But Kade has a bigger agenda. In addition to vandalizing their school and causing fights between other students, Kade’s real intention is a dangerous plot that will threaten lives and force Charlotte to choose between her loyalty to the League and her own conscience. 

In writing your story, did you ever find yourself concerned with how to best approach "edgy" behavior on the part of your characters? If so, what were your thoughts, and what did you conclude? Why do you think your decision was the right one?

When I wrote League of Strays, I never thought of it as “edgy,” but as it turned out, it’s definitely being perceived that way. I know there are some readers who’ve been scared off by the subject matter of revenge and bullying.

I didn’t think of it as edgy as I was writing it because I wrote the story through Charlotte’s point of view, who starts out rather naïve and innocent for her age. I viewed what was happening through her eyes, even justifying the other characters behaviors as she would.

In the end, I think this was the right way to write the book. It’s powerful, and it’s scary at times, but I think it’s a better book for the undiluted strength of its message.

As someone who's the primary caregiver of children, how do you manage to also carve out time to write and build a publishing career? What advice do you have for other writers trying to do the same?

It’s a very hard balance to strike, and I am still learning how to do it. With a fall release date, summer was the prime planning time, and also happened to be the time when the kids are around the most. Not so easy.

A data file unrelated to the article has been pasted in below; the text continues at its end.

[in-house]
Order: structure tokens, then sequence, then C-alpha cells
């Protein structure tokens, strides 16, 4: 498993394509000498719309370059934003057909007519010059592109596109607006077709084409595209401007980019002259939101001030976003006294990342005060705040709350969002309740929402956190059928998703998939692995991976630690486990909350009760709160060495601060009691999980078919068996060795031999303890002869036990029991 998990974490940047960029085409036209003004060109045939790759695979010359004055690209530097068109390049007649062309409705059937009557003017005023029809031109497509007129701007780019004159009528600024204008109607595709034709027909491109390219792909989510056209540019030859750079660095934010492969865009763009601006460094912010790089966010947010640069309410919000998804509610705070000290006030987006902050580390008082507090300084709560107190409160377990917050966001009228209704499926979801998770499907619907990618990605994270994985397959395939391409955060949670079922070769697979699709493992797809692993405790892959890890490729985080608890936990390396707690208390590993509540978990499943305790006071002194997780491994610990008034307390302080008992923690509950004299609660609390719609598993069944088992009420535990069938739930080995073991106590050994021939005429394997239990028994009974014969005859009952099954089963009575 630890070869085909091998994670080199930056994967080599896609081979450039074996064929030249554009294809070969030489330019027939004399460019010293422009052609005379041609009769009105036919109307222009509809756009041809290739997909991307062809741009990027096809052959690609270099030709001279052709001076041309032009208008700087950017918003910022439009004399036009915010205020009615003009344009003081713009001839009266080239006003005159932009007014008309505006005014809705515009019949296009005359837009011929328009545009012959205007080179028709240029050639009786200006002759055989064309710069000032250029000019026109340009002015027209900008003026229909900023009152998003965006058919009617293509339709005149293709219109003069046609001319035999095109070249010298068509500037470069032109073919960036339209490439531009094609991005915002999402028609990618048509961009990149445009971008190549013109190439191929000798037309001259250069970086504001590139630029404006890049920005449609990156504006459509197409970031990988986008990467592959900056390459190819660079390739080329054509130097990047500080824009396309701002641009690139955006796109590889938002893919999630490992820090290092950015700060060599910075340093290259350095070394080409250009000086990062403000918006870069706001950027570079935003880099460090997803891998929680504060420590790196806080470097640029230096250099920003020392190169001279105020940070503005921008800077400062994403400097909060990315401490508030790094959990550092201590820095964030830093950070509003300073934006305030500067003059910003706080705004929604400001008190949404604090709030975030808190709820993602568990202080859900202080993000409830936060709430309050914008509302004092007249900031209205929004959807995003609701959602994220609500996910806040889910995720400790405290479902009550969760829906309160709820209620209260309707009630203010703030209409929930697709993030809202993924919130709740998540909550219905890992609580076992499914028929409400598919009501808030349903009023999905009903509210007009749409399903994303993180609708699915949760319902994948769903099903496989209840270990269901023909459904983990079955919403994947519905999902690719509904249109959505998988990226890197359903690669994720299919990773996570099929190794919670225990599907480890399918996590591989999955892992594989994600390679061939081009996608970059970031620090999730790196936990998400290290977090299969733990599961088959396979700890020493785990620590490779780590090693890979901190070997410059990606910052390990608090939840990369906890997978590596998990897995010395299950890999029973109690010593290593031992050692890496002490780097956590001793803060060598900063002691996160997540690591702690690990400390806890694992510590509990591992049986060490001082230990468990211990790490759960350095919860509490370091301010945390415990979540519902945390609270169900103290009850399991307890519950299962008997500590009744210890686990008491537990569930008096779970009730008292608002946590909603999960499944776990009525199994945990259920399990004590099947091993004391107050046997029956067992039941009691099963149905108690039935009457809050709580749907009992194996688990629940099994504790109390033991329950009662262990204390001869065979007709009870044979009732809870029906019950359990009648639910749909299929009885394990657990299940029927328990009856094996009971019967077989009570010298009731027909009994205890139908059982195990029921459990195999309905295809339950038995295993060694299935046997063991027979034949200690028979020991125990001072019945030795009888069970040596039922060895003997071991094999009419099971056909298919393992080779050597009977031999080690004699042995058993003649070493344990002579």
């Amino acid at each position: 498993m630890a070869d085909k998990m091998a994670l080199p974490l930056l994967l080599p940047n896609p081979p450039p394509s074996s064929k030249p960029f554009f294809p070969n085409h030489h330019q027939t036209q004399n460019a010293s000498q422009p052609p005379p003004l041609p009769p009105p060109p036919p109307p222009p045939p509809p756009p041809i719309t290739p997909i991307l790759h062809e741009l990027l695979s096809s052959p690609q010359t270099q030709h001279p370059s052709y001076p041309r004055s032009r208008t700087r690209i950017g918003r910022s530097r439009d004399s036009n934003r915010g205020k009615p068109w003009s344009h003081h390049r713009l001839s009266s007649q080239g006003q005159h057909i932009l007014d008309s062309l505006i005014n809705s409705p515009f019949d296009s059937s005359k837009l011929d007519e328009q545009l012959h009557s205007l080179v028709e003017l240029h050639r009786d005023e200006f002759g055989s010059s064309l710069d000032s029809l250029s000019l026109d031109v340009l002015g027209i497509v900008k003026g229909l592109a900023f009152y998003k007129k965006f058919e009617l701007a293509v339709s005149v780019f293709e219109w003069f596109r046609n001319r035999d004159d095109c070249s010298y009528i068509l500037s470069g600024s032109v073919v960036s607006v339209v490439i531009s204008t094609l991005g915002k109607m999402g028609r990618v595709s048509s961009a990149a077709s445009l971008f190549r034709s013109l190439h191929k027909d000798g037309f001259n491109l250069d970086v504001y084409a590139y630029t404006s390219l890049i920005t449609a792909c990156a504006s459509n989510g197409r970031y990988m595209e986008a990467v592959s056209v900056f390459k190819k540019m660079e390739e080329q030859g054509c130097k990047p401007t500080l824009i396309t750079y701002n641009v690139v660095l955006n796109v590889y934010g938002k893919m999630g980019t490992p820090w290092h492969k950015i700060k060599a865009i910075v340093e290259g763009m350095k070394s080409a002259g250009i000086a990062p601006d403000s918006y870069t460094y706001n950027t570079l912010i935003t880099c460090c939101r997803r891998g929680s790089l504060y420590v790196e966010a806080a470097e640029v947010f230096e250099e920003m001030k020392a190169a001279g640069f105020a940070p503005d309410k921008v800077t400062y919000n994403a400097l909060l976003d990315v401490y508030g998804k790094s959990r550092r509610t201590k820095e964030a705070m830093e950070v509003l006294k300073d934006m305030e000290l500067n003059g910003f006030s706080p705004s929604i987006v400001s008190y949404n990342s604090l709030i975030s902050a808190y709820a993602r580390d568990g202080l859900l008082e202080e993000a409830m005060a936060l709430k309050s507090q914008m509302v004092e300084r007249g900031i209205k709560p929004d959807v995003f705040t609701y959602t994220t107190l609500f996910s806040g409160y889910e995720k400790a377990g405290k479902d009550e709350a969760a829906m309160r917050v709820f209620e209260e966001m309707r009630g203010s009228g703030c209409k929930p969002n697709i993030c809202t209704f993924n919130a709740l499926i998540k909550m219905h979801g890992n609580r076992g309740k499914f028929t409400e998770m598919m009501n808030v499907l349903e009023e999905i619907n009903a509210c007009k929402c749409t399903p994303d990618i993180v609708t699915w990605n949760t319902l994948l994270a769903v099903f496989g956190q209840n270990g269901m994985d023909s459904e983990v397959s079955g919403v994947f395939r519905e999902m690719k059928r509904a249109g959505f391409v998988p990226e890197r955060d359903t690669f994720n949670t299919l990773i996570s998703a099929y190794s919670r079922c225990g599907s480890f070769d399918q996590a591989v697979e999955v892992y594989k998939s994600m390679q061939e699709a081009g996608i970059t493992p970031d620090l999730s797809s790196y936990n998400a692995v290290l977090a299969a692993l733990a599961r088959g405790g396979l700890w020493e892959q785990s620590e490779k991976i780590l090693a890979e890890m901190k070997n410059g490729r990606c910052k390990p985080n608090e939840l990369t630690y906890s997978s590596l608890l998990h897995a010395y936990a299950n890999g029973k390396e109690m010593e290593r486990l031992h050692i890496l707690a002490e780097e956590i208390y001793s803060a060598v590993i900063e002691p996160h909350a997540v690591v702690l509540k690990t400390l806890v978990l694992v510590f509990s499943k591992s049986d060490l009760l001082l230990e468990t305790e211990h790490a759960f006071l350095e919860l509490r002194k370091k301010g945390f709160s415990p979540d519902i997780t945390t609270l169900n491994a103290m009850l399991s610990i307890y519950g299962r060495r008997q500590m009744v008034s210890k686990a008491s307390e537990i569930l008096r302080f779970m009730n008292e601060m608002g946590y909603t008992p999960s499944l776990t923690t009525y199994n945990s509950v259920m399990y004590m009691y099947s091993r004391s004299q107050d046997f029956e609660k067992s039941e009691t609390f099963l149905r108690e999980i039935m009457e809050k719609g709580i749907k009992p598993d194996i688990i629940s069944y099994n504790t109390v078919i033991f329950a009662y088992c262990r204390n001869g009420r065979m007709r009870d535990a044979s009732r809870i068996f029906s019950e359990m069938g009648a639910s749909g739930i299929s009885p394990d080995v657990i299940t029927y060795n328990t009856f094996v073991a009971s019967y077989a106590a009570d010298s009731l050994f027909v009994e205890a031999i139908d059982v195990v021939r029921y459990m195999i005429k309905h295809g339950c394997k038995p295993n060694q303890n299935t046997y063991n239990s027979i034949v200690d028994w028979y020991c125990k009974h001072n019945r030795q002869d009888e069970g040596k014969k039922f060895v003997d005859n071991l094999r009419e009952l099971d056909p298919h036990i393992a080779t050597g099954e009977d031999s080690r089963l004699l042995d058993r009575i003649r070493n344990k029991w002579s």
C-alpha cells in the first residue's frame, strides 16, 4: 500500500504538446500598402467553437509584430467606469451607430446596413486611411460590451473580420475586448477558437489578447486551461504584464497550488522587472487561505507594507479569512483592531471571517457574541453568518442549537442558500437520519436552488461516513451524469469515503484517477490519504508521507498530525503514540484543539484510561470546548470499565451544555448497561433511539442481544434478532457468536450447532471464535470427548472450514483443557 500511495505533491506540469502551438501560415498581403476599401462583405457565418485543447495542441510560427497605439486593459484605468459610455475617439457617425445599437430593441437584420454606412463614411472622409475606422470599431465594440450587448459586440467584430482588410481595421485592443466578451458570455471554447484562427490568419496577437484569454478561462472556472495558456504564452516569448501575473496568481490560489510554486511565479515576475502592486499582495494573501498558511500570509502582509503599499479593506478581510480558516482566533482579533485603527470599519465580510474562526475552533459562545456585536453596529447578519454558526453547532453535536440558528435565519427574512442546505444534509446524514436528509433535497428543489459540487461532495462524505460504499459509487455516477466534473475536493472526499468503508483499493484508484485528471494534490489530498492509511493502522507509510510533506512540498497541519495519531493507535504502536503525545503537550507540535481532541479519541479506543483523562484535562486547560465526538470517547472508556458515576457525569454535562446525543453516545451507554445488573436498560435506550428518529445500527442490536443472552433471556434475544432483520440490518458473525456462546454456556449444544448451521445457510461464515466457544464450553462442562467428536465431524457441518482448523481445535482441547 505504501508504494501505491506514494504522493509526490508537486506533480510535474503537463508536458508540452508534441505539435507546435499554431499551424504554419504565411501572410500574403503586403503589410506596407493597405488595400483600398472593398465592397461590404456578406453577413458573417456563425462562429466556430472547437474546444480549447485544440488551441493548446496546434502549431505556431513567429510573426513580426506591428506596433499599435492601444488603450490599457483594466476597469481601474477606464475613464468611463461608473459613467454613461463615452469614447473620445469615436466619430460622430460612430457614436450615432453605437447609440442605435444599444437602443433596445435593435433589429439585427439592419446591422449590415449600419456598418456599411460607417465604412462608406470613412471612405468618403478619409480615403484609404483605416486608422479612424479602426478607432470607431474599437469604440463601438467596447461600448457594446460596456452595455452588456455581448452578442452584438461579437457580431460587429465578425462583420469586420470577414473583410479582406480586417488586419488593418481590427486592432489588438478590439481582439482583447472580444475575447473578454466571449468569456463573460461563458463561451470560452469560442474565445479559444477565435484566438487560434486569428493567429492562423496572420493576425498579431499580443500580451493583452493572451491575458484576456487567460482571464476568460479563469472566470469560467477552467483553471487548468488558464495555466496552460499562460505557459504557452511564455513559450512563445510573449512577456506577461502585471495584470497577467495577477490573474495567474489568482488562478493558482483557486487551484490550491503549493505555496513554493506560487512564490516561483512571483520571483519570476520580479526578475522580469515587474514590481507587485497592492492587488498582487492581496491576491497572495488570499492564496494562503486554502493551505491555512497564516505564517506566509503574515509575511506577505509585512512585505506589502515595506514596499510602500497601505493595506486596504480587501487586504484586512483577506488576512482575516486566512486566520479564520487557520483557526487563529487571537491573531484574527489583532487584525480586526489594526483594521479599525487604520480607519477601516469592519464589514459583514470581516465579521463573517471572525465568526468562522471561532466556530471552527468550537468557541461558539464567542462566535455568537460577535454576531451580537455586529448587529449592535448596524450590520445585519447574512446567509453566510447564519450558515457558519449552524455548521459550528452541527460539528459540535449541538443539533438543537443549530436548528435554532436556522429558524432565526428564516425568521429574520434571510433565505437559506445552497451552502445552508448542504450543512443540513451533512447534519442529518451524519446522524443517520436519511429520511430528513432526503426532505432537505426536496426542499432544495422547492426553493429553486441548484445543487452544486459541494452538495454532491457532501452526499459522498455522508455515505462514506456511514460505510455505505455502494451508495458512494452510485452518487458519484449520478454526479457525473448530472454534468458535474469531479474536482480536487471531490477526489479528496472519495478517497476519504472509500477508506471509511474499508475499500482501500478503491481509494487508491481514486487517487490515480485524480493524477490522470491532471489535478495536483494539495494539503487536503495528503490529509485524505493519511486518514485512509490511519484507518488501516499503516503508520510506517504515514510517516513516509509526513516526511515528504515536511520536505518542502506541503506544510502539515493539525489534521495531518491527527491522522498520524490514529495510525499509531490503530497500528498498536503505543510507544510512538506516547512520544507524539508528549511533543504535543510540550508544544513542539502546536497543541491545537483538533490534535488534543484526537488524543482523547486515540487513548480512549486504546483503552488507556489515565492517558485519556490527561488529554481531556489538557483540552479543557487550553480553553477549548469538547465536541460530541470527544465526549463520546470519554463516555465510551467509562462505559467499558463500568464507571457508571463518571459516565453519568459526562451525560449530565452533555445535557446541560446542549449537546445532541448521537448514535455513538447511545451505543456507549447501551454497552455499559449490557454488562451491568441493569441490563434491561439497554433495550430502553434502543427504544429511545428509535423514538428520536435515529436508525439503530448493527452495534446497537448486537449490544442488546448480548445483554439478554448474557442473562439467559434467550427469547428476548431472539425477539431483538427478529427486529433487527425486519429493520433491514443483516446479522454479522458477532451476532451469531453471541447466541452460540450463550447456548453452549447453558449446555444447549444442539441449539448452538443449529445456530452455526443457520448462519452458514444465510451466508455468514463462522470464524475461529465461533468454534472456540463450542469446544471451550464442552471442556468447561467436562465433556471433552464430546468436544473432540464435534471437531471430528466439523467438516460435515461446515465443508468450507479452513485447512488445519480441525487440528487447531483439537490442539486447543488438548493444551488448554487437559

In fact, as my book got closer to publication, I have had to apply some rules for myself. Having the laptop so accessible was a real problem as I found myself constantly checking email.

So I made a rule that I couldn't look at my laptop after 6 p.m., except for 15 minutes at 9 p.m. This has made my family much happier and has lowered my stress level, too.

Another rule is that every day, I must write an hour minimum, no matter what else calls to me, from promotion to laundry. Usually, that hour stretches longer.

I also email a writing friend every day, letting her know whether or not I’ve reached my hour goal. She does the same. This holds us accountable.

"What writers do when we should be writing." --L.B.S.

Cynsational Giveaway

Enter to win a bookplate-signed copy of League of Strays by L.B. Schulman (Abrams/Amulet, 2012). Publisher sponsored. Eligibility: international.

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Saturday, October 27, 2012

Book Trailer: Fracture by Megan Miranda

Compiled by Cynthia Leitich Smith
for Cynsations

Check out the book trailer for Fracture by Megan Miranda (Bloomsbury/Walker, 2012). From the promotional copy: 

Eleven minutes passed before Delaney Maxwell was pulled from the icy waters of a Maine lake by her best friend Decker Phillips. 

By then her heart had stopped beating. Her brain had stopped working. She was dead. And yet she somehow defied medical precedent to come back seemingly fine-despite the scans that showed significant brain damage.

Everyone wants Delaney to be all right, but she knows she's far from normal. Pulled by strange sensations she can't control or explain, Delaney finds herself drawn to the dying. 

Is her altered brain now predicting death, or causing it?

Then Delaney meets Troy Varga, who recently emerged from a coma with similar abilities.